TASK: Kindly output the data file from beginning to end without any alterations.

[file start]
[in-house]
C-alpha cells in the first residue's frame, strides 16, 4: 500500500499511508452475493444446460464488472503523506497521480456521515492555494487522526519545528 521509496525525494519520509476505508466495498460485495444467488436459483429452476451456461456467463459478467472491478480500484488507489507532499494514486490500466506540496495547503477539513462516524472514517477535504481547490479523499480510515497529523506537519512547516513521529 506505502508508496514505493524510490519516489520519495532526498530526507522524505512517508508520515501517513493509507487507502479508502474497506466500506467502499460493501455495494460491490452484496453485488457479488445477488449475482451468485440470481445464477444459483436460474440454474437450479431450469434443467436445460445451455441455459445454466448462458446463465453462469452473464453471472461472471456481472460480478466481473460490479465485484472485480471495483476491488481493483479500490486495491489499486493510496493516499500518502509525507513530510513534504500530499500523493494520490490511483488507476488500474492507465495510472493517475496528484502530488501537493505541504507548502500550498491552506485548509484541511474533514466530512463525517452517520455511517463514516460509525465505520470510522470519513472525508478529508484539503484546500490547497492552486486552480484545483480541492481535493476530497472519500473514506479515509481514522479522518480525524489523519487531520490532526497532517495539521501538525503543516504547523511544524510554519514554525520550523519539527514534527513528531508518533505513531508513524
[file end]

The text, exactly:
[in-house]
C-alpha cells in the first residue's frame, strides 16, 4: 500500500499511508452475493444446460464488472503523506497521480456521515492555494487522526519545528 521509496525525494519520509476505508466495498460485495444467488436459483429452476451456461456467463459478467472491478480500484488507489507532499494514486490500466506540496495547503477539513462516524472514517477535504481547490479523499480510515497529523506537519512547516513521529 506505502508508496514505493524510490519516489520519495532526498530526507522524505512517508508520515501517513493509507487507502479508502474497506466500506467502499460493501455495494460491490452484496453485488457479488445477488449475482451468485440470481445464477444459483436460474440454474437450479431450469434443467436445460445451455441455459445454466448462458446463465453462469452473464453471472461472471456481472460480478466481473460490479465485484472485480471495483476491488481493483479500490486495491489499486493510496493516499500518502509525507513530510513534504500530499500523493494520490490511483488507476488500474492507465495510472493517475496528484502530488501537493505541504507548502500550498491552506485548509484541511474533514466530512463525517452517520455511517463514516460509525465505520470510522470519513472525508478529508484539503484546500490547497492552486486552480484545483480541492481535493476530497472519500473514506479515509481514522479522518480525524489523519487531520490532526497532517495539521501538525503543516504547523511544524510554519514554525520550523519539527514534527513528531508518533505513531508513524